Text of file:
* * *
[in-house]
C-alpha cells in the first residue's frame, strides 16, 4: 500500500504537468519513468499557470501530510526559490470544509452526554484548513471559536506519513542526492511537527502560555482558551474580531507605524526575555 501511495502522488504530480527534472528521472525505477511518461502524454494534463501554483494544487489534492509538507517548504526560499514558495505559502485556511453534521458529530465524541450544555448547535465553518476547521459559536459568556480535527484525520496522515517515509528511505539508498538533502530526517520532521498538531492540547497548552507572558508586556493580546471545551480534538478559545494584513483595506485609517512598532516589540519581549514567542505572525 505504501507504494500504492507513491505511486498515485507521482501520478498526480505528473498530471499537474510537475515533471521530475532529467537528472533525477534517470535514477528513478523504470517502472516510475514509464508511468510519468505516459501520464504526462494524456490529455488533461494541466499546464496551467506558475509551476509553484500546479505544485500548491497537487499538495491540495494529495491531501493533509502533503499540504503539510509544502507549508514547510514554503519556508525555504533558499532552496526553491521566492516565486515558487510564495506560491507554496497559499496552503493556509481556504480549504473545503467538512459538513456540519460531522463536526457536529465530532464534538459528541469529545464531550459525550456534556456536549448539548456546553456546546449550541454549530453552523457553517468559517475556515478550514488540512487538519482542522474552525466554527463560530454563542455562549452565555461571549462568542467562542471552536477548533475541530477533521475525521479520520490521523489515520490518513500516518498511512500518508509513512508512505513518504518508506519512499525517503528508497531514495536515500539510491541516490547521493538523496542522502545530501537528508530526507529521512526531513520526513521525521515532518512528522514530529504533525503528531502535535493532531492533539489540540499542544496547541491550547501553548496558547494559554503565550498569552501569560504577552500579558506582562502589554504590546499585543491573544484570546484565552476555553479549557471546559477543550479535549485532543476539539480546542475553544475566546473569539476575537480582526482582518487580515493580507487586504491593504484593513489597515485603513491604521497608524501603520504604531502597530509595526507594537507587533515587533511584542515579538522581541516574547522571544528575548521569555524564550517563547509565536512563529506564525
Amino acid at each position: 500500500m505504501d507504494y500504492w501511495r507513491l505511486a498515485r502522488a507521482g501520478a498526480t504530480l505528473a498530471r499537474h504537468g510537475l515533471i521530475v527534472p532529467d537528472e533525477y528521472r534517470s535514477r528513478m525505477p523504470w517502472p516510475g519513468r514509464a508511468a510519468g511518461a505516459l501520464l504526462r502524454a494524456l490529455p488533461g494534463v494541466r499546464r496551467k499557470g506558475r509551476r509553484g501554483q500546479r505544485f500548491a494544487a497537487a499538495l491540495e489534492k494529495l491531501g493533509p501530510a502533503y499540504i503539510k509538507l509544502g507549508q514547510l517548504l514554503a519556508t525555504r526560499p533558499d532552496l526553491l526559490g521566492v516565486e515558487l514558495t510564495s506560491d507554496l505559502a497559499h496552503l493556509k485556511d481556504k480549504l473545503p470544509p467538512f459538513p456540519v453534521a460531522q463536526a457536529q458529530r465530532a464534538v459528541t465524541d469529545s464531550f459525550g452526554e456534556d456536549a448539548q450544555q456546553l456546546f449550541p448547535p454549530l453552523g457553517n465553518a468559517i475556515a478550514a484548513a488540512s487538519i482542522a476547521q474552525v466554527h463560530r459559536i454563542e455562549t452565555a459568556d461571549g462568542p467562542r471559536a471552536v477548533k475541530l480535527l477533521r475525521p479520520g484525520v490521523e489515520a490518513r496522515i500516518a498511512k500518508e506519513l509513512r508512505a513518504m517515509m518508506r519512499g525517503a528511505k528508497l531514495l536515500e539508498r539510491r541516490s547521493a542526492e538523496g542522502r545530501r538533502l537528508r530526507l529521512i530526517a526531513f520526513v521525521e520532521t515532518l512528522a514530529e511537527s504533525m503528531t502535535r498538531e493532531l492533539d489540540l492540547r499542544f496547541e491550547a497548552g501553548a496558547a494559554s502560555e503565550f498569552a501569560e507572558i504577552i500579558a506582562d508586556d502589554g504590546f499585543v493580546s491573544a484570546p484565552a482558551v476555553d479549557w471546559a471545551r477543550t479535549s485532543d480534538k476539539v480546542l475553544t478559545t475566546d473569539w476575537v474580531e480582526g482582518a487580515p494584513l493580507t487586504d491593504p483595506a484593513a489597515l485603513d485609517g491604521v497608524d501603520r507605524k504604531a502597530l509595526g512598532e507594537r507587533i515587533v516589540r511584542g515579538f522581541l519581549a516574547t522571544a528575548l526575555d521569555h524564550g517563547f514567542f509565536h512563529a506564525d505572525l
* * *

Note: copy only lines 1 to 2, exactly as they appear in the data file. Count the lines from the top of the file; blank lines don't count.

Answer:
[in-house]
C-alpha cells in the first residue's frame, strides 16, 4: 500500500504537468519513468499557470501530510526559490470544509452526554484548513471559536506519513542526492511537527502560555482558551474580531507605524526575555 501511495502522488504530480527534472528521472525505477511518461502524454494534463501554483494544487489534492509538507517548504526560499514558495505559502485556511453534521458529530465524541450544555448547535465553518476547521459559536459568556480535527484525520496522515517515509528511505539508498538533502530526517520532521498538531492540547497548552507572558508586556493580546471545551480534538478559545494584513483595506485609517512598532516589540519581549514567542505572525 505504501507504494500504492507513491505511486498515485507521482501520478498526480505528473498530471499537474510537475515533471521530475532529467537528472533525477534517470535514477528513478523504470517502472516510475514509464508511468510519468505516459501520464504526462494524456490529455488533461494541466499546464496551467506558475509551476509553484500546479505544485500548491497537487499538495491540495494529495491531501493533509502533503499540504503539510509544502507549508514547510514554503519556508525555504533558499532552496526553491521566492516565486515558487510564495506560491507554496497559499496552503493556509481556504480549504473545503467538512459538513456540519460531522463536526457536529465530532464534538459528541469529545464531550459525550456534556456536549448539548456546553456546546449550541454549530453552523457553517468559517475556515478550514488540512487538519482542522474552525466554527463560530454563542455562549452565555461571549462568542467562542471552536477548533475541530477533521475525521479520520490521523489515520490518513500516518498511512500518508509513512508512505513518504518508506519512499525517503528508497531514495536515500539510491541516490547521493538523496542522502545530501537528508530526507529521512526531513520526513521525521515532518512528522514530529504533525503528531502535535493532531492533539489540540499542544496547541491550547501553548496558547494559554503565550498569552501569560504577552500579558506582562502589554504590546499585543491573544484570546484565552476555553479549557471546559477543550479535549485532543476539539480546542475553544475566546473569539476575537480582526482582518487580515493580507487586504491593504484593513489597515485603513491604521497608524501603520504604531502597530509595526507594537507587533515587533511584542515579538522581541516574547522571544528575548521569555524564550517563547509565536512563529506564525